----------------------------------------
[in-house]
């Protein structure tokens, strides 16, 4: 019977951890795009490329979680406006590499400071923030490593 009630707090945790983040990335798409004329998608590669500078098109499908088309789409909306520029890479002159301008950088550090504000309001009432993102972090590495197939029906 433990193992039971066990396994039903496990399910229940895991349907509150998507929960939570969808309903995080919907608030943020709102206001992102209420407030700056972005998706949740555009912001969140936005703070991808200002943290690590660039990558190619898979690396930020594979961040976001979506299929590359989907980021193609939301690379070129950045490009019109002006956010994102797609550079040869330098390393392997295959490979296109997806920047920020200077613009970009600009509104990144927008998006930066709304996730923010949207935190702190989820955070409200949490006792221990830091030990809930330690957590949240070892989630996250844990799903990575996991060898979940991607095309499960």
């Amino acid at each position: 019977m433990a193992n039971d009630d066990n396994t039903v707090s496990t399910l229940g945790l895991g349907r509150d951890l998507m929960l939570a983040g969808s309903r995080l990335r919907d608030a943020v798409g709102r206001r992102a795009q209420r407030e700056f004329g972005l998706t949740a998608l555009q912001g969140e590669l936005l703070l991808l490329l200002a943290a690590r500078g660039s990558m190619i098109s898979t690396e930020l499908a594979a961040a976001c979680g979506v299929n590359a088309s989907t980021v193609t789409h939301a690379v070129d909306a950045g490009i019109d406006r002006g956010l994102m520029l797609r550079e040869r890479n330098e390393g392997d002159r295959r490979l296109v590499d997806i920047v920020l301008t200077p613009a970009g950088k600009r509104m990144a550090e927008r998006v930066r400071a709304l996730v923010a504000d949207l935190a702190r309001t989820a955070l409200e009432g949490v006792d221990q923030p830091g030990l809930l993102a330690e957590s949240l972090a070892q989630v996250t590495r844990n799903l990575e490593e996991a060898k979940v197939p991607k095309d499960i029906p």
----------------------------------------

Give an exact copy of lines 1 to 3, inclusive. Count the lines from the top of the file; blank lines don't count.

[in-house]
């Protein structure tokens, strides 16, 4: 019977951890795009490329979680406006590499400071923030490593 009630707090945790983040990335798409004329998608590669500078098109499908088309789409909306520029890479002159301008950088550090504000309001009432993102972090590495197939029906 433990193992039971066990396994039903496990399910229940895991349907509150998507929960939570969808309903995080919907608030943020709102206001992102209420407030700056972005998706949740555009912001969140936005703070991808200002943290690590660039990558190619898979690396930020594979961040976001979506299929590359989907980021193609939301690379070129950045490009019109002006956010994102797609550079040869330098390393392997295959490979296109997806920047920020200077613009970009600009509104990144927008998006930066709304996730923010949207935190702190989820955070409200949490006792221990830091030990809930330690957590949240070892989630996250844990799903990575996991060898979940991607095309499960």
């Amino acid at each position: 019977m433990a193992n039971d009630d066990n396994t039903v707090s496990t399910l229940g945790l895991g349907r509150d951890l998507m929960l939570a983040g969808s309903r995080l990335r919907d608030a943020v798409g709102r206001r992102a795009q209420r407030e700056f004329g972005l998706t949740a998608l555009q912001g969140e590669l936005l703070l991808l490329l200002a943290a690590r500078g660039s990558m190619i098109s898979t690396e930020l499908a594979a961040a976001c979680g979506v299929n590359a088309s989907t980021v193609t789409h939301a690379v070129d909306a950045g490009i019109d406006r002006g956010l994102m520029l797609r550079e040869r890479n330098e390393g392997d002159r295959r490979l296109v590499d997806i920047v920020l301008t200077p613009a970009g950088k600009r509104m990144a550090e927008r998006v930066r400071a709304l996730v923010a504000d949207l935190a702190r309001t989820a955070l409200e009432g949490v006792d221990q923030p830091g030990l809930l993102a330690e957590s949240l972090a070892q989630v996250t590495r844990n799903l990575e490593e996991a060898k979940v197939p991607k095309d499960i029906p």